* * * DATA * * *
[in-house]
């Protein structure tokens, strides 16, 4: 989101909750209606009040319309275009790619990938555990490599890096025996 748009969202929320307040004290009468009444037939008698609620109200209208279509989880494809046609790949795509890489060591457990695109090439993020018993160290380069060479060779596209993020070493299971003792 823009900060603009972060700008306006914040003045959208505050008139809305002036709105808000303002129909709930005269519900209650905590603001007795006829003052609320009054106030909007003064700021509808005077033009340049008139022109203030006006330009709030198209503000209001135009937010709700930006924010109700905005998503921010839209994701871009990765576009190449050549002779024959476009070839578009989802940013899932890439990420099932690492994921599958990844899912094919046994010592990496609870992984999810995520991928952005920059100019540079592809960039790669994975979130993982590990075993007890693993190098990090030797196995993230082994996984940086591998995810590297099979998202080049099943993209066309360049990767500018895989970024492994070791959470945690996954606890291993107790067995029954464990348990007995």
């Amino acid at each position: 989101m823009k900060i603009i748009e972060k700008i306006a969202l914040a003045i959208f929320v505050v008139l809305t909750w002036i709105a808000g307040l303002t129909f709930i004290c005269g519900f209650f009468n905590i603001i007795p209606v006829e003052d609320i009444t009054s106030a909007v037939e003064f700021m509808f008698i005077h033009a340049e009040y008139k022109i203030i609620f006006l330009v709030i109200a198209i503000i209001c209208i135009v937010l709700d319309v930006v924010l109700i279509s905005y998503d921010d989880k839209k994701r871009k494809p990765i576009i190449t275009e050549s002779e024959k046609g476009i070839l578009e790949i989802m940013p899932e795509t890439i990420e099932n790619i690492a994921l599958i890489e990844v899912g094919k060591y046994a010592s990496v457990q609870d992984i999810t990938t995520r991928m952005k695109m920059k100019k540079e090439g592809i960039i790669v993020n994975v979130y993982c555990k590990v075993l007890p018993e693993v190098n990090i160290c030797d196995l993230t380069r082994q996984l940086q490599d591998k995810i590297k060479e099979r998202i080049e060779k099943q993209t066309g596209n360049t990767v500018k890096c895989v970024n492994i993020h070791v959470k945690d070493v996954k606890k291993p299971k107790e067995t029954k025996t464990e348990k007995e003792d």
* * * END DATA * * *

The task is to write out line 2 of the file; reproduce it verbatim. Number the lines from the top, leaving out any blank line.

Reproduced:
């Protein structure tokens, strides 16, 4: 989101909750209606009040319309275009790619990938555990490599890096025996 748009969202929320307040004290009468009444037939008698609620109200209208279509989880494809046609790949795509890489060591457990695109090439993020018993160290380069060479060779596209993020070493299971003792 823009900060603009972060700008306006914040003045959208505050008139809305002036709105808000303002129909709930005269519900209650905590603001007795006829003052609320009054106030909007003064700021509808005077033009340049008139022109203030006006330009709030198209503000209001135009937010709700930006924010109700905005998503921010839209994701871009990765576009190449050549002779024959476009070839578009989802940013899932890439990420099932690492994921599958990844899912094919046994010592990496609870992984999810995520991928952005920059100019540079592809960039790669994975979130993982590990075993007890693993190098990090030797196995993230082994996984940086591998995810590297099979998202080049099943993209066309360049990767500018895989970024492994070791959470945690996954606890291993107790067995029954464990348990007995």